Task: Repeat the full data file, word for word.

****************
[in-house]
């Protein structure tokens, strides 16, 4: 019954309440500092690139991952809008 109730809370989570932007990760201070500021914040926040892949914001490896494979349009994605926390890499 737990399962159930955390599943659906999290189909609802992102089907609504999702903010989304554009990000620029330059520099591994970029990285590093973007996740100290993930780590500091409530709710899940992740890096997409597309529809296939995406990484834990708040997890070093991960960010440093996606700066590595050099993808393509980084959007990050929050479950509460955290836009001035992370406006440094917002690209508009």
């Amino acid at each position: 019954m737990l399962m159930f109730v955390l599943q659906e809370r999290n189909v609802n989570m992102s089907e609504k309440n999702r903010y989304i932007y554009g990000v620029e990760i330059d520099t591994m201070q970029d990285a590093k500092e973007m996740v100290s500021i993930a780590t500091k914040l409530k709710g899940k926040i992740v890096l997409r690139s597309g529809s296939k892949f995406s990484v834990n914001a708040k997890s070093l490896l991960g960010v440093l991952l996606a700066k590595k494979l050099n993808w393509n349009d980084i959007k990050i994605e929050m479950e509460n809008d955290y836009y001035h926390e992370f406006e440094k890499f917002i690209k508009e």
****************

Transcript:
[in-house]
């Protein structure tokens, strides 16, 4: 019954309440500092690139991952809008 109730809370989570932007990760201070500021914040926040892949914001490896494979349009994605926390890499 737990399962159930955390599943659906999290189909609802992102089907609504999702903010989304554009990000620029330059520099591994970029990285590093973007996740100290993930780590500091409530709710899940992740890096997409597309529809296939995406990484834990708040997890070093991960960010440093996606700066590595050099993808393509980084959007990050929050479950509460955290836009001035992370406006440094917002690209508009």
């Amino acid at each position: 019954m737990l399962m159930f109730v955390l599943q659906e809370r999290n189909v609802n989570m992102s089907e609504k309440n999702r903010y989304i932007y554009g990000v620029e990760i330059d520099t591994m201070q970029d990285a590093k500092e973007m996740v100290s500021i993930a780590t500091k914040l409530k709710g899940k926040i992740v890096l997409r690139s597309g529809s296939k892949f995406s990484v834990n914001a708040k997890s070093l490896l991960g960010v440093l991952l996606a700066k590595k494979l050099n993808w393509n349009d980084i959007k990050i994605e929050m479950e509460n809008d955290y836009y001035h926390e992370f406006e440094k890499f917002i690209k508009e």